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An effort to block the MTA’s congestion pricing plan is gaining union support, with the Municipal Labor Committee having voted in favor of filing an amicus brief in support of a lawsuit by the Staten Island Borough president and the United Federation of Teachers.
Harry Nespoli, who chairs the MLC, said a major reason the unions back the lawsuit is because they believe more research needs to be done to assess how congestion pricing will affect pollution in the outer boroughs.
The U.S. Environmental Protection Agency noted that congestion pricing could have negative air quality outcomes in the Bronx, Staten Island and Bergen County because of increased traffic. The plan, expected to go live this spring, will establish a $15 toll for most drivers entering Manhattan’s Central Business District between 5 a.m. to 9 p.m. weekdays and from 9 a.m. to 9 p.m. weekends.
“What we’re saying is have you had the quality of air checked in these areas before you do this? Apparently they haven’t, and that’s wrong,” Nespoli told The Chief in a phone interview.
UFT President Michael Mulgrew raised concerns that many of the neighborhoods that would be impacted by increased traffic already have poor health outcomes such as high asthma rates. Earlier this month, the union and Staten Island’s Borough president, Vito Fossella, filed a lawsuit seeking a permanent injunction against the plan. They also want an order for the federal agencies overseeing the plan to conduct a complete environmental impact statement.
Nespoli explained that the MLC decided to back the suit after getting calls from member unions about the issue. After meeting with the MLC’s executive board and steering committee, the MLC held a vote among its 102 unions – one of them being the UFT – about whether to support the lawsuit. Nespoli said that 78 percent of the unions within the MLC voted in favor of filing the amicus brief.
The MLC chair lamented the lack of exemptions for city workers, particularly those — like many of the employees he represents as president of the Uniformed Sanitationmen’s Association — who have to drive into the city to work.
“Everybody’s concerned about what the cost is going to be for our members,” he said. “My members are required to go in and out of the borough on a regular basis. I just think there should be some exceptions to this.”
The Traffic Mobility Review Board, which drew up the congestion-pricing proposal, decided against providing an exemption for public workers because they also aren't excluded from paying existing tolls.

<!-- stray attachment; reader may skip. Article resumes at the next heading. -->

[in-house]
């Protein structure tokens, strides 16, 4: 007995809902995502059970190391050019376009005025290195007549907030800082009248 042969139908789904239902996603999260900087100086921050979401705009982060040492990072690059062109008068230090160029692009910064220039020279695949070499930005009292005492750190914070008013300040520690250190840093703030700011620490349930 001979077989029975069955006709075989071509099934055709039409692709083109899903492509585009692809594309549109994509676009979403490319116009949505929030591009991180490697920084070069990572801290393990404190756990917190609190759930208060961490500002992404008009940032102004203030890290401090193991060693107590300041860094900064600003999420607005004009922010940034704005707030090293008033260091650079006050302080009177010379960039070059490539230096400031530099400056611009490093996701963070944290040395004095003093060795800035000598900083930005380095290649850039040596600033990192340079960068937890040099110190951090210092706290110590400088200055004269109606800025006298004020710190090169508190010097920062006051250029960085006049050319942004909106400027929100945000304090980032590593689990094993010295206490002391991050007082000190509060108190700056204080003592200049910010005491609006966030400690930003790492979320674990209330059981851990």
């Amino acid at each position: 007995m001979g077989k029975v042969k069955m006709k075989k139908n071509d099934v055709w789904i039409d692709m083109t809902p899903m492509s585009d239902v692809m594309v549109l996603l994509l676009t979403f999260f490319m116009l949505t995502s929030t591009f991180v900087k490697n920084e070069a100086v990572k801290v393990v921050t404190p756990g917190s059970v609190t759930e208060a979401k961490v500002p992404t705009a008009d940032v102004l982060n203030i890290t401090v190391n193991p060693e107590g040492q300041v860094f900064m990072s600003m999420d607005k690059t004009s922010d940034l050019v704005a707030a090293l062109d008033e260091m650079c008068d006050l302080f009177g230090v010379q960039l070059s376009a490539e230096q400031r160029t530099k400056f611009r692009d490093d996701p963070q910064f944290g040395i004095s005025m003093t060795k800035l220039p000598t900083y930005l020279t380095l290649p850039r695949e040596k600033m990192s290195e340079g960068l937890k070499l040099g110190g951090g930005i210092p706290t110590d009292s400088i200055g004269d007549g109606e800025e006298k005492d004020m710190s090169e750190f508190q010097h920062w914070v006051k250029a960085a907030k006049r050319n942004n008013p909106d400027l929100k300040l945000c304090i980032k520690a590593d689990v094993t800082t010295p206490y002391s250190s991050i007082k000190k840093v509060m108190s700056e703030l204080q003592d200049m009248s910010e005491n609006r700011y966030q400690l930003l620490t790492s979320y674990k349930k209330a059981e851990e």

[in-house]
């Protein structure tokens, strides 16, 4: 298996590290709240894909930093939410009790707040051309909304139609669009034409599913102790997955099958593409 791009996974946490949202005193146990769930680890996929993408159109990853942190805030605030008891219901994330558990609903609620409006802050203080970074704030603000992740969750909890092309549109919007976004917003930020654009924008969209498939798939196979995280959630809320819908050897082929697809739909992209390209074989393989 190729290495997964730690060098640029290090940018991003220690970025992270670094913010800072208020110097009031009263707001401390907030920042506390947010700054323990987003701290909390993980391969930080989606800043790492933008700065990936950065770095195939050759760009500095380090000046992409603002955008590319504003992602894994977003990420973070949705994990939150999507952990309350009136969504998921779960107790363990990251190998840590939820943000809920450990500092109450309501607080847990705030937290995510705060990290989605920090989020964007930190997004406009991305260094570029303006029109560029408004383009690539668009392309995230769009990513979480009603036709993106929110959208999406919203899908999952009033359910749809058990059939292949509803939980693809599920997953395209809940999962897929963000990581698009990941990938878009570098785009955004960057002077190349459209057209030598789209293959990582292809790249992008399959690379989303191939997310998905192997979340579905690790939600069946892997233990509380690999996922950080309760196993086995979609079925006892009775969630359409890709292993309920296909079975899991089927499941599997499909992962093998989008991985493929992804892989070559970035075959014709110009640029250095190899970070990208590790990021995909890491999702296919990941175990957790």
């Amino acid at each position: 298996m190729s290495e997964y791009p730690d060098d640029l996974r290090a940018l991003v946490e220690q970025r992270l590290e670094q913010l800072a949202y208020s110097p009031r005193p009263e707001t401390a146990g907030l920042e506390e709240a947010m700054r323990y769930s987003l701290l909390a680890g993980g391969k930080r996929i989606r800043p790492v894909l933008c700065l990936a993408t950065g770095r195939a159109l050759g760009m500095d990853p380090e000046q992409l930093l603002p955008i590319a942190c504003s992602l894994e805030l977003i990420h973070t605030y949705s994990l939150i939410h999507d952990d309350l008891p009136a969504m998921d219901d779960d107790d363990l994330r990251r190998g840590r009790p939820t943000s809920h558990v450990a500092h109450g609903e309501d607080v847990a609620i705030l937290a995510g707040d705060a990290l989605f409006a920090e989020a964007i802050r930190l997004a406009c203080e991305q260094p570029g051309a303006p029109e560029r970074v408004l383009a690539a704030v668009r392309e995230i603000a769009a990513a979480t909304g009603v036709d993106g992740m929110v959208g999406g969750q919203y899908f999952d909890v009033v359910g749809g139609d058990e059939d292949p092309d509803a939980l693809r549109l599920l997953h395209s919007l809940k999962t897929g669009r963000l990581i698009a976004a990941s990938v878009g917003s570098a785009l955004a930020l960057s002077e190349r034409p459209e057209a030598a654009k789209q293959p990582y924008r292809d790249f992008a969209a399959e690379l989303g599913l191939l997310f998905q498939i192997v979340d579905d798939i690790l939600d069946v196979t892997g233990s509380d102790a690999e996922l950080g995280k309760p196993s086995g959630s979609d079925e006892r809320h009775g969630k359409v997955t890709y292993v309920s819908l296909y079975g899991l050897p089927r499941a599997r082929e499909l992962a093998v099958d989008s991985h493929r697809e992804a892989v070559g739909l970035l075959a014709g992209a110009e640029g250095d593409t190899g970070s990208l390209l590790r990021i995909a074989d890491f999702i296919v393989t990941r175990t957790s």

But Nespoli noted that many sanitation workers were required to come work in Lower Manhattan for 12-hour shifts to clean up after Hurricane Sandy for more than a month straight following the storm.
“If there’s a disaster in Lower Manhattan, like Sandy, [they’re] coming from all over the boroughs. Why should we have to pay for this?” he asked.
Electeds also opposed
Gregory Floyd, the president of Teamsters Local 237 and the MLC’s secretary, said in a statement that “Municipal workers are being asked again to empty their pockets to make the politicians happy. Our response: forget about it.”
Additionally, 18 elected officials have decided to join the lawsuit as co-plaintiffs, Fossella and the UFT announced Monday. They include Assemblymembers Michael Reilly and Aileen Gunther, Senators Jessica Scarcella-Spanton and Andrew Lanza, as well as City Council Members Joe Borelli and Kamillah Hanks. Civil rights organizations The A. Philip Randolph Institute, the Coalition of Black Trade Unionists and the Labor Council for Latin American Advancement have also decided to join the suit.
“We appreciate the support from elected officials and interested groups, as this fight cannot be won by any one of us alone,” Fossella said.
The Staten Island Borough president’s office filed an amended complaint in the Eastern District of New York on Friday alleging that the “fast-tracked tolling program” violated state and federal environmental laws.
“It is unconscionable that the City would knowingly and deliberately increase the air pollution of our borough for the next fifty years, especially after making Staten Island suffer from fifty years of the Fresh Kills Landfill,” Fossella said. “It seems what this is really about is allowing the MTA to plug a billion-dollar hole in its budget.”
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